9. I have 2 paid tickets with them which were cancelled due to the coronavirus. I didn’t get the refund just credit. What will happen to these?

  10. @Gene – as I say, I think the airline will still exist even if it’s reorganized and as long as the airline still exists LifeMiles should still ahve value so yes.

  11. Better not to have many miles bunked in your whatever airlines..AirBerlin showed how thousands of people are fooled and lost a lot of miles and money. NOT a single cent to every damaged FFlyers until today! With the non existing airline travels, closed borders and most of all the fear to get infected…there will be a lot airline bankcruptcy to come…and the AB trauma will repeat itself!!

  12. Curious to know if using Lifemiles AND cash to book an award ticket (US to Asia) would make it any “safer” in the event of an Avianca failure. Does that somehow change the fare class or security of the ticket in the eyes of the airlines I’d be traveling on OR is it still just a regular award ticket that Aviance just charged fewer miles for because of the cash supplement?

  13. Great content, Gary, as usual! What’s the best bet/Best Buy for using Avianca life miles right now?

  14. @BB – your comments are rubbish, and an outright lie, but I’ll come back to that. @James – yes, I can show you one. In spite of LH only flying a handful of long haul routes and only two flights per day to the USA, you can fly FRA-ORD next Friday May 1 in First Class for 87,000 Lifemiles plus $111.00 and I haven’t even checked all dates. Every single blogger has always said that LH First is hit and miss and only available within two weeks of departure. However, at certain times, at least twice in the past 5 years, the entire LH First Class inventory was opened up for the entire 11 months forward to almost every destination in the world. Since 2015, I have crossed the Atlantic 20 times in LH First, all using Lifemiles, saving me at least $50,000. All bloggers including OMAAT have always stressed that Lifemiles were a speculative buy, not to hoard them, and that you needed the stomach for it. And of course, not to mention the fact that you could almost always find Business Class seats to almost all US destinations on LH and LX for the whole year. There has probably been more long haul First and Business Class seats on LH with Lifemiles than on AA with their own miles. Anyway, that’s what bloggers do, they tell you what you can do and it’s up to you to decide if it’s suitable for you or not. I’ve got 250,000 Lifemiles in my account, so what. Do I give a damn? No. Why? Because I got immense value for the 2,000,000 that I bought since 2015. And so did many people. You both read these blogs for a reason, and you obviously get something out of it. Nobody knew 6 months ago that most airlines would become insolvent overnight. The trillions in losses that people will suffer from this pandemic is going to be the real tragedy, not the few frequent flyer miles that people lose from airlines going bankrupt. You need to put things into perspective rather than take it out on the bloggers.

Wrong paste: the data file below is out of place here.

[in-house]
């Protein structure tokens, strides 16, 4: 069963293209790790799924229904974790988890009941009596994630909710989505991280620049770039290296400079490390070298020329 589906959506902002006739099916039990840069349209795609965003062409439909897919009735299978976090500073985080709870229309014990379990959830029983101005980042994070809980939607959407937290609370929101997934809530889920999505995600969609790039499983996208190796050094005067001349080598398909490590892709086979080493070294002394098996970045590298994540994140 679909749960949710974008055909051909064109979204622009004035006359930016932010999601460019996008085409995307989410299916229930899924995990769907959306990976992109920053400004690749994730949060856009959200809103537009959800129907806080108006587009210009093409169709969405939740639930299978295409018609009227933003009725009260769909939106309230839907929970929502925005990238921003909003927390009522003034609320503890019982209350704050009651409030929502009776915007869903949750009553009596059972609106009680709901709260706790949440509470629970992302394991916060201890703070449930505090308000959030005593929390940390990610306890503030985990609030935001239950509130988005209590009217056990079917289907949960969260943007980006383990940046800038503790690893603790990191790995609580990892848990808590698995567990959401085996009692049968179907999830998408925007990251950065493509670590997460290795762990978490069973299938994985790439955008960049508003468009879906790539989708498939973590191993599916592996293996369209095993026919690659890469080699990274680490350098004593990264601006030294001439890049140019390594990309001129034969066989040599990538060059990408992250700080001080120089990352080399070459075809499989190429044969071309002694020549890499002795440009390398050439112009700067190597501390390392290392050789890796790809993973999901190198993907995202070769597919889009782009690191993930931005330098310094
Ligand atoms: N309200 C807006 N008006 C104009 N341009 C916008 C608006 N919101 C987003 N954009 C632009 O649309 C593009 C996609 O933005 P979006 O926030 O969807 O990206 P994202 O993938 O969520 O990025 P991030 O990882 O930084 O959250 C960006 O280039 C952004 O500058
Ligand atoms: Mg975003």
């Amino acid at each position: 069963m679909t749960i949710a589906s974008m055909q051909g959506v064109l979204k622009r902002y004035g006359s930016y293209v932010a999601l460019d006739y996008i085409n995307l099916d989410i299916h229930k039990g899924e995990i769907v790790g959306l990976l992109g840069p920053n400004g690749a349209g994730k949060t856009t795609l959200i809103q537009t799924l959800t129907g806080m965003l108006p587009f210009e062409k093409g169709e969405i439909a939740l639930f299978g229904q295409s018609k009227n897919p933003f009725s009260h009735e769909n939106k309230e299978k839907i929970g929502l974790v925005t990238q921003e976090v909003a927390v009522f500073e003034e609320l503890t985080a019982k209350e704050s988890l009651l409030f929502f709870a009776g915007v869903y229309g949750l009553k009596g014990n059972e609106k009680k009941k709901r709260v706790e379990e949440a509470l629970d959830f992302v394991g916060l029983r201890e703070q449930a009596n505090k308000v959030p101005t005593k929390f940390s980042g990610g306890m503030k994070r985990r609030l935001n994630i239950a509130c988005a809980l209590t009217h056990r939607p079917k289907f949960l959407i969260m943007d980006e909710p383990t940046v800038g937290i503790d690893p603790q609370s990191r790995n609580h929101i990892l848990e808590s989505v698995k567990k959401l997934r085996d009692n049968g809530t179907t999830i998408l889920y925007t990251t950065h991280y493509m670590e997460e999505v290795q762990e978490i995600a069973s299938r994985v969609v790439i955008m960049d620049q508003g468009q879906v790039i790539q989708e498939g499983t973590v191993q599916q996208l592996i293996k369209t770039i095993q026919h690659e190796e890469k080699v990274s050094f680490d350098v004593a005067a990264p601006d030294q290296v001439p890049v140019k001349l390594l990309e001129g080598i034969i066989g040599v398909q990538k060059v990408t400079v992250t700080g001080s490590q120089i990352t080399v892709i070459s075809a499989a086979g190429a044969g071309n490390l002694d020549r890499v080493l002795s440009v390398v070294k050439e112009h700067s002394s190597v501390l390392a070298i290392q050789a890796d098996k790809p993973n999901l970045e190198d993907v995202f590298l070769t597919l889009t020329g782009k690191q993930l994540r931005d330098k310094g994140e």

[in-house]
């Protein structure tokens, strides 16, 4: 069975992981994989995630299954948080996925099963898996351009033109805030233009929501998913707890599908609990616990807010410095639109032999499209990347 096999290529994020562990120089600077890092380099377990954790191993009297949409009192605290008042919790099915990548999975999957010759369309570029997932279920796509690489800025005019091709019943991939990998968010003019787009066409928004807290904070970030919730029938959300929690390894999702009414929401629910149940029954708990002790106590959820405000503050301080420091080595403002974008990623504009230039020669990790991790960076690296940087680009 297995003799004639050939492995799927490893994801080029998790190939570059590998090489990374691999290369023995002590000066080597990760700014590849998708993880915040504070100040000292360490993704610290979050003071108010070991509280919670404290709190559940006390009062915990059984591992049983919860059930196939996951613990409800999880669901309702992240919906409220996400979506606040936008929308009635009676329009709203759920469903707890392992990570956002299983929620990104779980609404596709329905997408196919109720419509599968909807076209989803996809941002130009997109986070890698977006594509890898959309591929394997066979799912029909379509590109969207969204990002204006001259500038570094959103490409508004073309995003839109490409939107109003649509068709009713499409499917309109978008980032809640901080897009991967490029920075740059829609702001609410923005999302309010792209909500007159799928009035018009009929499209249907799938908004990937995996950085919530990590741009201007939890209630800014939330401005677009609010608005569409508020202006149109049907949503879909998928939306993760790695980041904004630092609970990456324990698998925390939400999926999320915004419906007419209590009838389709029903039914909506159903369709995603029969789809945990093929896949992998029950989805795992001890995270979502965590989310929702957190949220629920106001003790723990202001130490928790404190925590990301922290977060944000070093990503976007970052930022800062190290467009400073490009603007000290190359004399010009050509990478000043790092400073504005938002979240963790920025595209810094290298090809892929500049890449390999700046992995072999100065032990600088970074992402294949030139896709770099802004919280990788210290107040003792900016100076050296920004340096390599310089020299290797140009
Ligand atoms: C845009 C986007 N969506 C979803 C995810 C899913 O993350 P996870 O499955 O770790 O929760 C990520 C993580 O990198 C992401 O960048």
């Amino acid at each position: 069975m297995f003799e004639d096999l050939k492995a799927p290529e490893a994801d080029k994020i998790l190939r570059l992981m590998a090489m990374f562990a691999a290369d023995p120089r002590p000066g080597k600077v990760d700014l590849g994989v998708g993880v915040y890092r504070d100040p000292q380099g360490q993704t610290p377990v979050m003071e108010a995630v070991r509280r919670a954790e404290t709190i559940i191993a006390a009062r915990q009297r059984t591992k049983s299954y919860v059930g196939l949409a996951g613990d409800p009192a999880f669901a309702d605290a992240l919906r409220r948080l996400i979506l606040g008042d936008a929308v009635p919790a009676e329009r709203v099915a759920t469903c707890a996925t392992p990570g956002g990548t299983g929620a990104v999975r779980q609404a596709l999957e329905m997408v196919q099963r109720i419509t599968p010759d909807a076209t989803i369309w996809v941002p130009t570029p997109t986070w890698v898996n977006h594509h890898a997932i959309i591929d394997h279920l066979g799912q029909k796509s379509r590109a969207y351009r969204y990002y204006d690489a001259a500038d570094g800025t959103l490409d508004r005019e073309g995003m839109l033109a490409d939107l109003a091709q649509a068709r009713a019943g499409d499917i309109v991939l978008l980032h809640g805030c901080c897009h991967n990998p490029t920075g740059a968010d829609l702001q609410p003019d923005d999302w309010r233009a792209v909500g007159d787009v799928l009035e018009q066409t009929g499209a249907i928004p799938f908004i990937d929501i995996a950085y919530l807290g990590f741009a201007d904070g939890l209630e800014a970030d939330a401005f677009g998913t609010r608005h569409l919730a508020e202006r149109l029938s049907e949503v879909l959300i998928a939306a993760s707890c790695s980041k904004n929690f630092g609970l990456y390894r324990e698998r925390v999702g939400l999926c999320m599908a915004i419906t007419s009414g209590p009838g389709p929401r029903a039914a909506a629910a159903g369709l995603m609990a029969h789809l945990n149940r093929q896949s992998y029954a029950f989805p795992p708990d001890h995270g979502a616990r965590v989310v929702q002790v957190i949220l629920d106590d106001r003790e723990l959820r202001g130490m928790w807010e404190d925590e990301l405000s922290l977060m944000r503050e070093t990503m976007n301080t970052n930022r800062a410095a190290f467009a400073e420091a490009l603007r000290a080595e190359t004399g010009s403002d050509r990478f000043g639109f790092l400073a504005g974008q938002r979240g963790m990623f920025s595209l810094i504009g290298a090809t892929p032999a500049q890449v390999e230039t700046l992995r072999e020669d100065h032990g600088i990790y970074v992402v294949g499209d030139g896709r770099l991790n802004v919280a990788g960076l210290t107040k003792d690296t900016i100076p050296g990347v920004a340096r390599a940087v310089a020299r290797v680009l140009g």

15. @Tim poses a good question. If you buy frequent flyer miles and the airline goes bust, can you initiate a chargeback with your credit card? What is the difference between not being able to use an airline ticket and not being able to use frequent flyer miles?

  16. Hey Gary, thanks for this. Question: Would it be safer to use LM points for refundable hotel stays (ie, would hotels honor the stays if Avianca goes bust)? Thanks.

  17. Gary,
    I was about to book 5 business class seats on United with the cash and points option, for travel later on this year. What happens if they go under? Will United honor the booking?

  18. @Leon nobody knows for sure what would happen but if I had to choose, I’d put my chances on the 5 United tickets. If Avianca fails completely, it’s very likely we’d lose the Lifemiles. There are more chances United would honour the tickets. But that’s only my opinion.

  19. Don’t think Avianca is sinking to the depths…it’s the national carrier for a country with 50 million people. …..2nd place is a relatively distant LATAM. Avianca is the 2nd oldest airline (by a couple of months vs KLM which is #1)

    Downsize..sure…sink totally – no. Thus, Lifemiles will retain value as the carrier still exists.

    WIth that said…have 19,000 or so LM left…spent about $200 USD for some of it…ended up being extra for a award flight – which went on sale – so didn’t need. Thus, in a way, it’s gravy.

  20. Quasimodo I hope your right but I’m not as optimistic for several reasons:
    1. The Colombian Government are proby not going bail out Avianca.
    2. Colombia has local Carriers such as Viva, Tac and Wingo which can cover domestic and nearby country routes.
    3. Copa, Latam, and US Carriers can cover further international routes, with Copa expanding it’s footprint in Colombia and Peru.